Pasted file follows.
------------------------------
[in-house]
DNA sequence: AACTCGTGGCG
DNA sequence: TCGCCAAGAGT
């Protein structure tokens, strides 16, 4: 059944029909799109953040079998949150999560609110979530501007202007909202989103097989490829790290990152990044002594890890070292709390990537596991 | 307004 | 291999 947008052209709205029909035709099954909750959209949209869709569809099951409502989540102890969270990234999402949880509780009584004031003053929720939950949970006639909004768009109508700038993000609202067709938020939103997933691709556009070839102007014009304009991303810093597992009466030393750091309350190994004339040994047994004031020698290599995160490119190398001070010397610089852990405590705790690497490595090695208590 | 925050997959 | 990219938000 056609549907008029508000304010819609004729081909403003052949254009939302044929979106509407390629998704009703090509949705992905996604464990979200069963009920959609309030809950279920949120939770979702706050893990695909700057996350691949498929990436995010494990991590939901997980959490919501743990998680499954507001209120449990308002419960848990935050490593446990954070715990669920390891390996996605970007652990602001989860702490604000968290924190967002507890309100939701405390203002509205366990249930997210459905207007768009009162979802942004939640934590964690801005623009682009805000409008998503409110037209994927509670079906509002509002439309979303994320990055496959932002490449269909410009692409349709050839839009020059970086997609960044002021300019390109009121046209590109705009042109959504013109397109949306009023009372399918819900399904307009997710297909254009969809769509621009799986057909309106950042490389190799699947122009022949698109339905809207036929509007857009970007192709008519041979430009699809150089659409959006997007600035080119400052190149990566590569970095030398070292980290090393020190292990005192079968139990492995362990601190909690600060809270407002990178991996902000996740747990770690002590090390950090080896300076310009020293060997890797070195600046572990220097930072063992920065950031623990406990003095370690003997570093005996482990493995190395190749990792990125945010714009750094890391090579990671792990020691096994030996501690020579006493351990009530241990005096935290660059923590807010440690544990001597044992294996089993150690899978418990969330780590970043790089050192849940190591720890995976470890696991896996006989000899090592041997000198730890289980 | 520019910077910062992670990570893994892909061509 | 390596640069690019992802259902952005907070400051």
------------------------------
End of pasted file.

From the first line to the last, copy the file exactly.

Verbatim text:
[in-house]
DNA sequence: AACTCGTGGCG
DNA sequence: TCGCCAAGAGT
């Protein structure tokens, strides 16, 4: 059944029909799109953040079998949150999560609110979530501007202007909202989103097989490829790290990152990044002594890890070292709390990537596991 | 307004 | 291999 947008052209709205029909035709099954909750959209949209869709569809099951409502989540102890969270990234999402949880509780009584004031003053929720939950949970006639909004768009109508700038993000609202067709938020939103997933691709556009070839102007014009304009991303810093597992009466030393750091309350190994004339040994047994004031020698290599995160490119190398001070010397610089852990405590705790690497490595090695208590 | 925050997959 | 990219938000 056609549907008029508000304010819609004729081909403003052949254009939302044929979106509407390629998704009703090509949705992905996604464990979200069963009920959609309030809950279920949120939770979702706050893990695909700057996350691949498929990436995010494990991590939901997980959490919501743990998680499954507001209120449990308002419960848990935050490593446990954070715990669920390891390996996605970007652990602001989860702490604000968290924190967002507890309100939701405390203002509205366990249930997210459905207007768009009162979802942004939640934590964690801005623009682009805000409008998503409110037209994927509670079906509002509002439309979303994320990055496959932002490449269909410009692409349709050839839009020059970086997609960044002021300019390109009121046209590109705009042109959504013109397109949306009023009372399918819900399904307009997710297909254009969809769509621009799986057909309106950042490389190799699947122009022949698109339905809207036929509007857009970007192709008519041979430009699809150089659409959006997007600035080119400052190149990566590569970095030398070292980290090393020190292990005192079968139990492995362990601190909690600060809270407002990178991996902000996740747990770690002590090390950090080896300076310009020293060997890797070195600046572990220097930072063992920065950031623990406990003095370690003997570093005996482990493995190395190749990792990125945010714009750094890391090579990671792990020691096994030996501690020579006493351990009530241990005096935290660059923590807010440690544990001597044992294996089993150690899978418990969330780590970043790089050192849940190591720890995976470890696991896996006989000899090592041997000198730890289980 | 520019910077910062992670990570893994892909061509 | 390596640069690019992802259902952005907070400051």